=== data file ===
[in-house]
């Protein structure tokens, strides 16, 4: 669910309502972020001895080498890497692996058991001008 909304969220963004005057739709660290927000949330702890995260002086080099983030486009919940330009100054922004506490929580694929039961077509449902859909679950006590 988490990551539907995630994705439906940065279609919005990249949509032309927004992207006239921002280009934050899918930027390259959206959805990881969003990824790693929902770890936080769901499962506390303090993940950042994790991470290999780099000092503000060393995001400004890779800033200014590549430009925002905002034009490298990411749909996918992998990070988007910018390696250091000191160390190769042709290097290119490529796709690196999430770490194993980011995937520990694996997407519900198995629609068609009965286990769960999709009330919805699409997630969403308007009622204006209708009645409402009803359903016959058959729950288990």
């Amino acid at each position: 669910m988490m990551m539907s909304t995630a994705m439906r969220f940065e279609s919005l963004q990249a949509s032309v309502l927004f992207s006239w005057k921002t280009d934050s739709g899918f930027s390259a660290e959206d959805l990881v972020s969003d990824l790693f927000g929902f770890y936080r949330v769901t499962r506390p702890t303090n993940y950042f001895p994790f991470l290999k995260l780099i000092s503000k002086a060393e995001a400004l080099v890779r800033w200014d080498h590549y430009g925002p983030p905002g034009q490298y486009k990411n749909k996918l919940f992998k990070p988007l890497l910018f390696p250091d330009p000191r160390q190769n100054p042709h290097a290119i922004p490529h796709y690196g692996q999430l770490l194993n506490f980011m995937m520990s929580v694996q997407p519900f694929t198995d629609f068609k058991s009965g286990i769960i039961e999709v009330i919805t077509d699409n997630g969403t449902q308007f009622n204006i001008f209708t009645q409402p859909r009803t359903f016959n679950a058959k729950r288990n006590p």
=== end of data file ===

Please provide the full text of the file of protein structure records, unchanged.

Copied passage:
[in-house]
């Protein structure tokens, strides 16, 4: 669910309502972020001895080498890497692996058991001008 909304969220963004005057739709660290927000949330702890995260002086080099983030486009919940330009100054922004506490929580694929039961077509449902859909679950006590 988490990551539907995630994705439906940065279609919005990249949509032309927004992207006239921002280009934050899918930027390259959206959805990881969003990824790693929902770890936080769901499962506390303090993940950042994790991470290999780099000092503000060393995001400004890779800033200014590549430009925002905002034009490298990411749909996918992998990070988007910018390696250091000191160390190769042709290097290119490529796709690196999430770490194993980011995937520990694996997407519900198995629609068609009965286990769960999709009330919805699409997630969403308007009622204006209708009645409402009803359903016959058959729950288990």
């Amino acid at each position: 669910m988490m990551m539907s909304t995630a994705m439906r969220f940065e279609s919005l963004q990249a949509s032309v309502l927004f992207s006239w005057k921002t280009d934050s739709g899918f930027s390259a660290e959206d959805l990881v972020s969003d990824l790693f927000g929902f770890y936080r949330v769901t499962r506390p702890t303090n993940y950042f001895p994790f991470l290999k995260l780099i000092s503000k002086a060393e995001a400004l080099v890779r800033w200014d080498h590549y430009g925002p983030p905002g034009q490298y486009k990411n749909k996918l919940f992998k990070p988007l890497l910018f390696p250091d330009p000191r160390q190769n100054p042709h290097a290119i922004p490529h796709y690196g692996q999430l770490l194993n506490f980011m995937m520990s929580v694996q997407p519900f694929t198995d629609f068609k058991s009965g286990i769960i039961e999709v009330i919805t077509d699409n997630g969403t449902q308007f009622n204006i001008f209708t009645q409402p859909r009803t359903f016959n679950a058959k729950r288990n006590p």